Campus & Community

Cataloging Terror — Makiya and team lead effort to index Iraqi atrocities

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Kenan Makiya, Center for Middle Eastern Studies, coordinates a project to catalog millions of pages of documents taken out of Iraq after the Gulf War. Photo by Kris Snibbe.

It was one of the most horrific episodes in recent world history. Almost 400 villages in Northern Iraq were eliminated in 1987 and ’88 – with thousands of inhabitants allegedly murdered ???? and much of it is documented in top-secret military and security papers pilfered from the Iraqi government in the closing days of the Gulf War.

Copies of those papers, nabbed by Kurdish groups and given to the United States government almost 10 years ago, are now in the hands of a team of experts at the Center for Middle Eastern Studies at Harvard. The team is working to index the documents in order to give history a clearer picture of the inner workings of the Saddam Hussein regime. The Iraq Research and Documentation Project (IRDP) is led by Kanan Makiya, an Iraqi dissident who left his home in Baghdad in 1968 to study at the Massachusetts Institute of Technology, and never returned. His only visits back have been to the northern sectors of his troubled homeland, in order to facilitate efforts to bring the secret documents to the United States.

In the Belly of the Beast

“I returned to Northern Iraq in the fall of 1991 … after I heard that the Kurds had captured large quantities of documents,” Makiya explains. “I was able to confirm [the documents] were very considerable and potentially very valuable.” Eventually the Kurds were convinced to assemble volumes of information from a number of different sources, then turn them over to American authorities, with Makiya obtaining a promise from the Senate Foreign Relations Committee, the body in charge of the documents, that he would eventually receive a copy. “For my purposes, the main interest lies in being able to look at this rather extraordinary regime in Iraq from the inside out … from the belly of the beast, so to speak.”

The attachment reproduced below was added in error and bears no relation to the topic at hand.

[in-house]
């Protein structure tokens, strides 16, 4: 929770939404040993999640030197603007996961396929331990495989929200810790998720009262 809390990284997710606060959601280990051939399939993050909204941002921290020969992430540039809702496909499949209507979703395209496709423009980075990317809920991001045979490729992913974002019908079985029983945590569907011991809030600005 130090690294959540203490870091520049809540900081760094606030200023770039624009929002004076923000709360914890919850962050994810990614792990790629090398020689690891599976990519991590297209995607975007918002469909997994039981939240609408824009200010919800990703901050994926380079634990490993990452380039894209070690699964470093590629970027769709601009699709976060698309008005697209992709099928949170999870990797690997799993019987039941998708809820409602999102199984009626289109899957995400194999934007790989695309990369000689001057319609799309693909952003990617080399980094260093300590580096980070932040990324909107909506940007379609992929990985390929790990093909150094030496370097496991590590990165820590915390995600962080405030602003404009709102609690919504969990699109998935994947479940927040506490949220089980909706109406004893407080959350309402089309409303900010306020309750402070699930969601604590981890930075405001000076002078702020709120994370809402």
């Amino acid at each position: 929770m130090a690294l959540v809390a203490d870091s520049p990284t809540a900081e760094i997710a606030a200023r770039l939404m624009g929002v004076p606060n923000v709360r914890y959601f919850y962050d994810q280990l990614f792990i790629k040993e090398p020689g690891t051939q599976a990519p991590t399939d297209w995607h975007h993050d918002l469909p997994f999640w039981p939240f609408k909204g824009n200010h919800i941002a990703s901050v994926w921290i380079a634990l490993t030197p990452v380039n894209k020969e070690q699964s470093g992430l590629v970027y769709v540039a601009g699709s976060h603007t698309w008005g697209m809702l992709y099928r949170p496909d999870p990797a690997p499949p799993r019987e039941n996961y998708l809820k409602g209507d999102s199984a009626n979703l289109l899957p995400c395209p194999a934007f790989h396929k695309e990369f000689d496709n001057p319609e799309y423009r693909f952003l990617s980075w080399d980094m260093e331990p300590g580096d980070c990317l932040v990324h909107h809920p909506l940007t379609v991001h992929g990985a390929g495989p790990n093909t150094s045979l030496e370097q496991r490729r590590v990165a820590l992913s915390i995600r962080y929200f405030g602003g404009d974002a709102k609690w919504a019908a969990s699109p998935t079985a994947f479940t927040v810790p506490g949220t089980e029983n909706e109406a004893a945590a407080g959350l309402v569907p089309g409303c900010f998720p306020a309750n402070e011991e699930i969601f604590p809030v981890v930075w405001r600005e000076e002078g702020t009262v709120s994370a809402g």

For several years, state department officials and human rights organizations such as Human Rights Watch pored through the documents. Finally, last year, they turned over 17 6 CDs, filled with millions of digitally scanned images, to the Center for Middle Eastern Studies. That’s when Makiya went to work – securing funding and forming a five-person team to help design and run the software necessary to sort through and index the information, and then develop a comprehensive, multimedia Website ( that will allow others to access the documents. Operators are now indexing the material page by page. “On average, we can do 30 to 40 pages an hour,” Makiya says. “The target is to have covered between 60,000 and 100,000 pages by the end of October. That would give us a sampling, a small feel for the potential utility of the material.”